Mine Awareness

There are no official mine awareness programs in Chile. In November 1999 the Fundación Nacional por los Derechos del Niño (FNDN) [National Foundation for Children’s Rights], presided by Senator Mariano Ruiz-Esquide, held a seminar on landmines in Chile attended by landmine victims, mayors of affected communities, the Chief of Staff of National Defense, and the UNICEF representative for Chile. The FNDN subsequently held a press conference on the landmine problem. The FNDN press release called for the Foreign Affairs Commission of the Senate to ratify the Mine Ban Treaty, for the government to begin a mine prevention program, and for the Chief of Staff of National Defense to collaborate in the identification, marking, and reporting on Chilean minefields.[30]

Landmine Casualties

There are casualties to landmines every year in Chile but the exact number is hard to determine. According to a newspaper report, the Chief of Staff of the Corps of Engineers of the Army stated that between 1976 and 1999 there have been twenty-six civilians injured and seven killed by landmines. This includes seven wounded and three killed Peruvian citizens engaged in drug-smuggling across the mined border areas. Fifty Chilean military personnel have been injured and five killed in the same period.[31] Colonel Bernardo Castro Salas, Chief of Staff of the Engineers Command of the Army, stated in November 1999 that “while Army minefields were ‘registered,’ those laid by the subversive guerrilla forces were unregistered, and to this he attributed the death of twelve persons and the wounding of seventy-six others during 1976-1999 in Chile.”[32]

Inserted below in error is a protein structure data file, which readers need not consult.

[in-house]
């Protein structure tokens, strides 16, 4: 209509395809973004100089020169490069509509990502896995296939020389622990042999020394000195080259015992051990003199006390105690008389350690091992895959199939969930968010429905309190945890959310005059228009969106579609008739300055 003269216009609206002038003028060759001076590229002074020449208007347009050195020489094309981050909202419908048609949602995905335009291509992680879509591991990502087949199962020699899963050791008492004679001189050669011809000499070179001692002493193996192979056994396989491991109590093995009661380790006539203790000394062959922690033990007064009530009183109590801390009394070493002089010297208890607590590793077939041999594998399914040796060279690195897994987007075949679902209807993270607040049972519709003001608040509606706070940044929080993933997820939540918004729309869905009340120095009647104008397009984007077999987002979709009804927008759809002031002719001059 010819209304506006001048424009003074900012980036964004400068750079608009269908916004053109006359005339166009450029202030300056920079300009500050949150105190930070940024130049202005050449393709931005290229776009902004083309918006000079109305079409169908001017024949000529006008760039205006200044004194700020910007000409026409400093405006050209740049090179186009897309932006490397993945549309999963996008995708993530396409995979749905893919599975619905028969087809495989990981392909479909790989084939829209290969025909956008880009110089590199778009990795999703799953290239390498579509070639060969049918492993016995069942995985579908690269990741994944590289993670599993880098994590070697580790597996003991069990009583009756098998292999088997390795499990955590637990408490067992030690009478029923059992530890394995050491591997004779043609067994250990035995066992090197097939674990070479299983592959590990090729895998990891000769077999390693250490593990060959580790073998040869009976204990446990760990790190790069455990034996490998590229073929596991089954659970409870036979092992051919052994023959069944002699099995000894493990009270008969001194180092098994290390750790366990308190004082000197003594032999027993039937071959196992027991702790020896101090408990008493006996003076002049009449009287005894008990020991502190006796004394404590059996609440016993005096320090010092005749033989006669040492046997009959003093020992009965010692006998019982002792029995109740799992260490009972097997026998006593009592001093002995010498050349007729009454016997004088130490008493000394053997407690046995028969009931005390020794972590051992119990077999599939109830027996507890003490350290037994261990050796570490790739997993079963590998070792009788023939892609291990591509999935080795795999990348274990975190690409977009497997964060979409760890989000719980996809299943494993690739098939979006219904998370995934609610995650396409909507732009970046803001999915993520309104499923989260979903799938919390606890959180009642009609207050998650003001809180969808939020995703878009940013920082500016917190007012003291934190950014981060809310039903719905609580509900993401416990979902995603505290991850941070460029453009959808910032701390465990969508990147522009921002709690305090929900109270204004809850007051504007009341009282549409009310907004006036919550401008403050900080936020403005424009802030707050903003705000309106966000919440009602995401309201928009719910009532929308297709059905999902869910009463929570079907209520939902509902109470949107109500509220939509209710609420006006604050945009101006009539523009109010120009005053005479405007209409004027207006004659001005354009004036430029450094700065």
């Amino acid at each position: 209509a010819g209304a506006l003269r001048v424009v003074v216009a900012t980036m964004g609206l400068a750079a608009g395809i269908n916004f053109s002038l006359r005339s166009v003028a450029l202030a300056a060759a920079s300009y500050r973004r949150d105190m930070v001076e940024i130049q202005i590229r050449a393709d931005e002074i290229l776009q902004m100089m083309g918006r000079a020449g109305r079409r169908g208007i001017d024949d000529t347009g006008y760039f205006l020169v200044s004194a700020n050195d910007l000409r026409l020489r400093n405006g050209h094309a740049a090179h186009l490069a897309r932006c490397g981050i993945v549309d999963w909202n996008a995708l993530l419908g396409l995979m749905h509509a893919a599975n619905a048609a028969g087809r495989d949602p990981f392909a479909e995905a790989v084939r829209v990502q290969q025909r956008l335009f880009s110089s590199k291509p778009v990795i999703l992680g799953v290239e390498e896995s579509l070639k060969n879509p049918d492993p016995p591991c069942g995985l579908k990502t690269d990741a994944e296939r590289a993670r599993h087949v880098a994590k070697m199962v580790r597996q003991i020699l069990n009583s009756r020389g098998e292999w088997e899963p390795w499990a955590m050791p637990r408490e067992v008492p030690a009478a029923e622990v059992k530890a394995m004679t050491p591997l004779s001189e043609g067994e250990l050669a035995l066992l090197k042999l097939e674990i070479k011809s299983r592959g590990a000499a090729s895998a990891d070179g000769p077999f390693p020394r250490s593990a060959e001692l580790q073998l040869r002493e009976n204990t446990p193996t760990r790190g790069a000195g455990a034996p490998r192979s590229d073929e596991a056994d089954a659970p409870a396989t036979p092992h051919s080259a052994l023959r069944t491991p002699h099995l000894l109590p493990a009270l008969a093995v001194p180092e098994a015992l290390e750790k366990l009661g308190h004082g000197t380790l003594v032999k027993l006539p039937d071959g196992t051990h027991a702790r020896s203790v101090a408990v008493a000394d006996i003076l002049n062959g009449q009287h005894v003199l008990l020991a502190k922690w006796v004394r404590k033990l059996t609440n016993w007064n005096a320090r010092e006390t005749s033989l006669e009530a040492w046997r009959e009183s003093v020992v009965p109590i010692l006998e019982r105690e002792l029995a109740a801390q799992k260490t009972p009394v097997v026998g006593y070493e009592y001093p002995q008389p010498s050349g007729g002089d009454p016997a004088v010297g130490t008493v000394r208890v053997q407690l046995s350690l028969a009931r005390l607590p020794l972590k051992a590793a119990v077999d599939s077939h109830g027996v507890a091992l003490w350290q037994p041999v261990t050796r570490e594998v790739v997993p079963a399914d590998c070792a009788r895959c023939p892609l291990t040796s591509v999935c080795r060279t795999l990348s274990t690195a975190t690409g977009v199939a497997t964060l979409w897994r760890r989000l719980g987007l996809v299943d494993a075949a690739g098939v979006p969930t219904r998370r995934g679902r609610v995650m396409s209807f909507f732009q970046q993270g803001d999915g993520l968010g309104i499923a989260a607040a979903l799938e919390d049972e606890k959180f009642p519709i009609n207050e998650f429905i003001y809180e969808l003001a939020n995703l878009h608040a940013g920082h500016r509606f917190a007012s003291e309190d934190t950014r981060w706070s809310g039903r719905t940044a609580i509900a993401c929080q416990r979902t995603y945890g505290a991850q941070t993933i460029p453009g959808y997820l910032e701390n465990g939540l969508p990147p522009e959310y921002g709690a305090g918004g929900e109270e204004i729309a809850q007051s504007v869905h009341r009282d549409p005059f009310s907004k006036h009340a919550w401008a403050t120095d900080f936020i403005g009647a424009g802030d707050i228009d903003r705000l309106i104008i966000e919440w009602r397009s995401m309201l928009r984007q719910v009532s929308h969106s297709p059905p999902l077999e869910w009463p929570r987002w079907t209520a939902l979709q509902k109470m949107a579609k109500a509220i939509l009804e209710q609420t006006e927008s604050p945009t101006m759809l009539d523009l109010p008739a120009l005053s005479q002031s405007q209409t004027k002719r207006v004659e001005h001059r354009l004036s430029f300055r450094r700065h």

The national media continue to report on landmine casualties. In one case in September 1999 a Peruvian entered Chile illegally and walked into a marked minefield.[33] In November 1999 a newspaper article reported that an Army conscript from the “Azapa” 6th Engineers Regiment was seriously injured while putting minefield warning signs near the Chilean-Peruvian border, only 500 meters from the Panamerican highway to Tacna. The conscript apparently stepped on a landmine that was outside the perimeter he was marking.[34] On 4 May 2000 it was reported that a conscript of the “Carampangue” 5th Infantry Brigade was wounded by an AP Mine while jogging outside Fort Baquedano.[35]

In January 2000 a landmine victim filed a legal case against the Chilean government, asking for $500 million pesos (approximately US$933,000) in damages. According to a newspaper article, the individual was on an international road to Argentina in the region of Antofagasta when he was seriously injured by a landmine on the side of the road, losing both hands, an eye and hearing in one ear. The lawyer who has filed the lawsuit is quoted as saying, “The case is against the government, [since] it has responsibility to safeguard citizens from landmines which have not been eradicated.”[36]